A simple(r) life: the ins and outs

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My goal for 2016 has revolved around discovering a life of simplicity. What I’ve learned is that a simple(r) life doesn’t just happen. For me, it includes a heightened awareness: recognizing daily pleasures and meting out kindness in large doses. I believe kindness is a requirement for a simple(r) life for the simple reason that it takes little time and resources to be kind—and kindness begets kindness. I’ve also learned a simple life can be full, but requires an evaluation of where we spend our time—if we need to say no to the things that complicate our journey, or yes to the things that improve the lives around us. For Thanksgiving this year, I opted for a meal plan that allowed me to spread my time between an early-morning yoga practice to hanging up a few pictures to tidying up my home before sitting down to enjoy a simple, yet filling dinner and games with family. Three words: awareness, then practice.

Where can you simplify life?

Image courtesy of Stuart Miles at FreeDigitalPhotos.net.

Rx for a woe-is-me mentality

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RX woe is me


I’m not certain when I first noticed, but my heart seems to have settled into a state of continuous gratitude. But then a close friend texts me: a litany of woes in big bold letters followed by Life sucks. Another friend messages me: more discouraging news ending with I’m sick of all the crap. Can I be honest? It’s hard to remain sparkly in the midst of others’ trials without feeling guilty. And it’s not that I don’t experience trials. Because I do. On a regular basis, new or recurring health issues pop up—many of which require ongoing attention. Relationship issues—story of my life. Unrequited dreams—Someday is a promise I must stop making myself. But then I ran across Nisban Panwar’s quote: If you always see the negative side of things, eventually that’s all there is. Always look for the positive no matter how small. This means giving thanks for the ‘sweet and simple pleasures.’ Guilt free.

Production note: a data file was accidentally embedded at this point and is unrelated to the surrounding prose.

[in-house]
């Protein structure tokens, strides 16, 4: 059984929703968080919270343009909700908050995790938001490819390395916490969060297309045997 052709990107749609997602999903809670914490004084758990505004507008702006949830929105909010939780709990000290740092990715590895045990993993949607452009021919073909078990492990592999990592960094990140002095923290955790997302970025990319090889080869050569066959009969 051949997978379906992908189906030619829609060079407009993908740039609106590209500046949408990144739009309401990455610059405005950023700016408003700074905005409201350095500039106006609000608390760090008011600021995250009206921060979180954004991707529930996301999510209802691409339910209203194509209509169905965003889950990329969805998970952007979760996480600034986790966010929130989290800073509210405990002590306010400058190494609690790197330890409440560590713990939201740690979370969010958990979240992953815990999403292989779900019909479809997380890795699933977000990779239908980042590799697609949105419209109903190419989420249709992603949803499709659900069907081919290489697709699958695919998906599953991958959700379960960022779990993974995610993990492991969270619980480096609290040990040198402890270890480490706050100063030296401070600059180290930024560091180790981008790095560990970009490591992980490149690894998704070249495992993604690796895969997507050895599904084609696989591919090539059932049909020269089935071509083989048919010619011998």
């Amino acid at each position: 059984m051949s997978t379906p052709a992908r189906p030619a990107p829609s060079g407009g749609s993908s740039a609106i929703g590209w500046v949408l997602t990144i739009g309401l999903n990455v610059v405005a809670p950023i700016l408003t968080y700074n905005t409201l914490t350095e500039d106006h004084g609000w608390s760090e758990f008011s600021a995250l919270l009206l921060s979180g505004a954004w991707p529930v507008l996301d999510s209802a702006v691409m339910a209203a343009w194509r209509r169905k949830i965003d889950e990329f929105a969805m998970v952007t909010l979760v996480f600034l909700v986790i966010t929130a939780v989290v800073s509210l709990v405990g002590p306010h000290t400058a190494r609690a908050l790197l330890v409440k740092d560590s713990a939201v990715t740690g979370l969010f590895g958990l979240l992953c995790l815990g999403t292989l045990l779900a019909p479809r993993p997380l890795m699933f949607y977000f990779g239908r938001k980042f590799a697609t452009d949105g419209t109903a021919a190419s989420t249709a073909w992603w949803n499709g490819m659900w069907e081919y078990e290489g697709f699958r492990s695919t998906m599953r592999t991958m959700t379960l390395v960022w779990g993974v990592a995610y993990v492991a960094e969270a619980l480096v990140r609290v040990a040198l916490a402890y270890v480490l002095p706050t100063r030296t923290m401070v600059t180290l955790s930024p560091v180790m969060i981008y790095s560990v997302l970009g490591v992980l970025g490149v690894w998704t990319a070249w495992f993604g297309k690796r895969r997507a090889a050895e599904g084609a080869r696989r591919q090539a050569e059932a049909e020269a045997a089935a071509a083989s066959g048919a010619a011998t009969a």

Which side of thinking do you gravitate toward?

Photo courtesy of freedigitalphotos.net.

Guilt-free living

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[Image credit: Simon Howden]

I’ve said it once, and I’ll say it again: life is too short.  At my age, I’m finally learning how to embrace this philosophy by giving myself permission to say “no” (or even yes) without feeling guilty — and without the need to apologize or make excuses for myself.  After a week of hitting the gym following time-off to allow my ankle to heal, I skipped my work out on the eighth day because I decided my sleep was more important.  Following a healthy dinner one night, I indulged in a few Girl Scout thin mints for dessert and enjoyed every bite, knowing I’d be in spin class the next morning.  And although I would have loved spending time with several sweet ladies this past Sunday evening, I also knew I needed to prepare for the week ahead.  Things, people and pleasures will always vie for our time, but we need to learn how to choose which ones will keep us moving forward.  Without feeling guilty.

Do you struggle with guilt instead of enjoying the moment?